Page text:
Label: A&M Records
3 out of 5 stars
By Norman Mayers
Stacy Ferguson aka Fergie has had a long, hard journey to get to this point. She appeared on the cheesy 80s show, Kids Incorporated before becoming a part of the girl group Wild Orchid. But it was her addition to the lineup of stagnant hip-hop group the Black Eyed Peas that made her a star, transforming the group into a Grammy-winning, multi-platinum monster. Hate her or love her, Fergie's strong voice, multi-cultural look, and vibrant energy made all the difference for the Peas, so it was inevitable that she would release a solo project. With last summer's major hit "My Humps", Fergie established herself as a ghetto diva that kicks old school rhymes and loves teasing men with her banging body. With "The Dutchess" Fergie attempts to broaden her sound into various genres, but her attitude and style is truly best suited to playful teases.
Despite the fact that "My Humps" was a massive hit there are plenty of those who hate it. I, for one, am a fan of its throwaway charms. It was meant to be a playful homage to old school female raps and electro bass conventions. So it is no surprise that what works best on "The Dutchess" are the tracks with uptempo 808 beats and silly throwaway rhymes. Tracks such as "Fergalicious" and "Here I Come" are fun and flirty and contain silly lines like "My body stays vicious/ I be up in the gym/Just working on my fitness." But they work because of the dancefloor productions that not only reference 80s hip-hop but 60s Motown sounds as well. The album's highpoints are the bombastic first single "London Bridge" and the brilliant "Clumsy", which contains a Little Richard sample over some blippy beats. When the album strays into other territories things sometimes fall apart such as on the cheesy ballad "Finally" and the even cheesier "All That I Got (The Make Up Song)". There are some successful attempts at depth as on the ska-flavored "Voodoo Doll", which frankly deals with Fergie's much publicized drug addiction and on the sexy R&B of "Velvet".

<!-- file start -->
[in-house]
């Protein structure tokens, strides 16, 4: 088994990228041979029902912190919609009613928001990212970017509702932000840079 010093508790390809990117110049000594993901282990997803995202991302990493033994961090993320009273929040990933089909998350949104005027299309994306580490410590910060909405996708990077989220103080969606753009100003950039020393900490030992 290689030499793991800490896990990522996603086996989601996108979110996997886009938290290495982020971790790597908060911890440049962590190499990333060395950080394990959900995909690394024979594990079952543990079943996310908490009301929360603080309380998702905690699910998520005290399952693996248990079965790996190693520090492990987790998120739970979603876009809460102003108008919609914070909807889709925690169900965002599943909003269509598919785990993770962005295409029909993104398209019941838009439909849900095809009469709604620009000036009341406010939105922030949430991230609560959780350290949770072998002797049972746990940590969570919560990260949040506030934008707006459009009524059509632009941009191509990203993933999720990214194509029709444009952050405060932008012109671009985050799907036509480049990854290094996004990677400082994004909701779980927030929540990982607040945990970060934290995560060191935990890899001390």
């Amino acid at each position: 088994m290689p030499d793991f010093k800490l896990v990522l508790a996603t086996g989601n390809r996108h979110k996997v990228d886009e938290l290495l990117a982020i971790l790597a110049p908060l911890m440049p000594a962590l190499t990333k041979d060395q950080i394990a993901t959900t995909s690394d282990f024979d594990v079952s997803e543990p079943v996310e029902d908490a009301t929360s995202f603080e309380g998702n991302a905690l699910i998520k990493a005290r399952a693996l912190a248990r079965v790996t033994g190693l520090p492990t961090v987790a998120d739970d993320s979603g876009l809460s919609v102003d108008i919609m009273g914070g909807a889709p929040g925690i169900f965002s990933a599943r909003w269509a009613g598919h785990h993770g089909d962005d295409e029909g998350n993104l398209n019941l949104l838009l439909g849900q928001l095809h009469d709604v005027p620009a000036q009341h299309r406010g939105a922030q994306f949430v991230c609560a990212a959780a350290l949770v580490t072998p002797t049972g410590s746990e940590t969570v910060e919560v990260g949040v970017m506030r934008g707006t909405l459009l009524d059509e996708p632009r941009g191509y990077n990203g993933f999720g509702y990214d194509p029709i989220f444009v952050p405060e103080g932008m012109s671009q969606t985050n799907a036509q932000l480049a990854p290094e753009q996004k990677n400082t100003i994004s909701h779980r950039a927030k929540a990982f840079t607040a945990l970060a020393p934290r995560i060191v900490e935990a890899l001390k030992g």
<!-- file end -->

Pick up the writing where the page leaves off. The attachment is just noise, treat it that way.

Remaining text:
Fergie is definitely talented enough to compete with the likes of Gwen Stefani and Christina Aguilera but the material on The Dutchess simply isn't strong enough for her to reach those heights on her first solo effort. With some more time in the studio, Fergie is bound to truly shine.
Tuesday, September 26, 2006